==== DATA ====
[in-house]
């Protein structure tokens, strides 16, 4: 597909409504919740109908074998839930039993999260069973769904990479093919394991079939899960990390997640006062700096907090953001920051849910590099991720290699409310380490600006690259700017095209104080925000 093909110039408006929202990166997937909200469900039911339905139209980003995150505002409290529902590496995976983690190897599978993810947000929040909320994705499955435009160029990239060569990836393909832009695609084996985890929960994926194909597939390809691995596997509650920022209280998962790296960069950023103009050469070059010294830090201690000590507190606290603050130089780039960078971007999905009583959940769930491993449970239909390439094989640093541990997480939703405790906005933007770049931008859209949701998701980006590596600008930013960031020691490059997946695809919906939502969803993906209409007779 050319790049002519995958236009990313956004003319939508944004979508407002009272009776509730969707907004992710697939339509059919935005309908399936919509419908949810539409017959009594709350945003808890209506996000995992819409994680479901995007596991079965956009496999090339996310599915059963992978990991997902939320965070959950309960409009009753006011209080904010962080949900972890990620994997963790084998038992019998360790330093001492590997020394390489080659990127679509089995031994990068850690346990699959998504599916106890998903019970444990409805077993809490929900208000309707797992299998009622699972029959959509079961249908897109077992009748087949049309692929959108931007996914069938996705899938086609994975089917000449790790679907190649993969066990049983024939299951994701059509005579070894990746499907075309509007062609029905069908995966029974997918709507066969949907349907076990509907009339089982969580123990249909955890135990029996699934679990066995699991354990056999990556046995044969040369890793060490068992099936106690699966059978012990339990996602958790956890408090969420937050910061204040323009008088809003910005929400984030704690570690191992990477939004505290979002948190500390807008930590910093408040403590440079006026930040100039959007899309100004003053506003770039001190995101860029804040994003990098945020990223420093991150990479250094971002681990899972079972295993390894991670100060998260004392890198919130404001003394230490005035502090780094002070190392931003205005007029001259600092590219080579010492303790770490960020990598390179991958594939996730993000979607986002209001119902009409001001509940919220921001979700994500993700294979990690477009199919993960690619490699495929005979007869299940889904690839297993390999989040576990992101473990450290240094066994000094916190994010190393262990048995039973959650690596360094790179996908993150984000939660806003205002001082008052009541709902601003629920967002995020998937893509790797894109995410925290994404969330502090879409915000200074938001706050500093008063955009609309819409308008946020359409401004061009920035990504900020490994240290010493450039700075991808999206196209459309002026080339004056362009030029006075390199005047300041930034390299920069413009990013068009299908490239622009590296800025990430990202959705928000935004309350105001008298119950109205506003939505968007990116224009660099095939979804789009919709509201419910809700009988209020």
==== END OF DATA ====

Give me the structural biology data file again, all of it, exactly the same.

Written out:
[in-house]
């Protein structure tokens, strides 16, 4: 597909409504919740109908074998839930039993999260069973769904990479093919394991079939899960990390997640006062700096907090953001920051849910590099991720290699409310380490600006690259700017095209104080925000 093909110039408006929202990166997937909200469900039911339905139209980003995150505002409290529902590496995976983690190897599978993810947000929040909320994705499955435009160029990239060569990836393909832009695609084996985890929960994926194909597939390809691995596997509650920022209280998962790296960069950023103009050469070059010294830090201690000590507190606290603050130089780039960078971007999905009583959940769930491993449970239909390439094989640093541990997480939703405790906005933007770049931008859209949701998701980006590596600008930013960031020691490059997946695809919906939502969803993906209409007779 050319790049002519995958236009990313956004003319939508944004979508407002009272009776509730969707907004992710697939339509059919935005309908399936919509419908949810539409017959009594709350945003808890209506996000995992819409994680479901995007596991079965956009496999090339996310599915059963992978990991997902939320965070959950309960409009009753006011209080904010962080949900972890990620994997963790084998038992019998360790330093001492590997020394390489080659990127679509089995031994990068850690346990699959998504599916106890998903019970444990409805077993809490929900208000309707797992299998009622699972029959959509079961249908897109077992009748087949049309692929959108931007996914069938996705899938086609994975089917000449790790679907190649993969066990049983024939299951994701059509005579070894990746499907075309509007062609029905069908995966029974997918709507066969949907349907076990509907009339089982969580123990249909955890135990029996699934679990066995699991354990056999990556046995044969040369890793060490068992099936106690699966059978012990339990996602958790956890408090969420937050910061204040323009008088809003910005929400984030704690570690191992990477939004505290979002948190500390807008930590910093408040403590440079006026930040100039959007899309100004003053506003770039001190995101860029804040994003990098945020990223420093991150990479250094971002681990899972079972295993390894991670100060998260004392890198919130404001003394230490005035502090780094002070190392931003205005007029001259600092590219080579010492303790770490960020990598390179991958594939996730993000979607986002209001119902009409001001509940919220921001979700994500993700294979990690477009199919993960690619490699495929005979007869299940889904690839297993390999989040576990992101473990450290240094066994000094916190994010190393262990048995039973959650690596360094790179996908993150984000939660806003205002001082008052009541709902601003629920967002995020998937893509790797894109995410925290994404969330502090879409915000200074938001706050500093008063955009609309819409308008946020359409401004061009920035990504900020490994240290010493450039700075991808999206196209459309002026080339004056362009030029006075390199005047300041930034390299920069413009990013068009299908490239622009590296800025990430990202959705928000935004309350105001008298119950109205506003939505968007990116224009660099095939979804789009919709509201419910809700009988209020």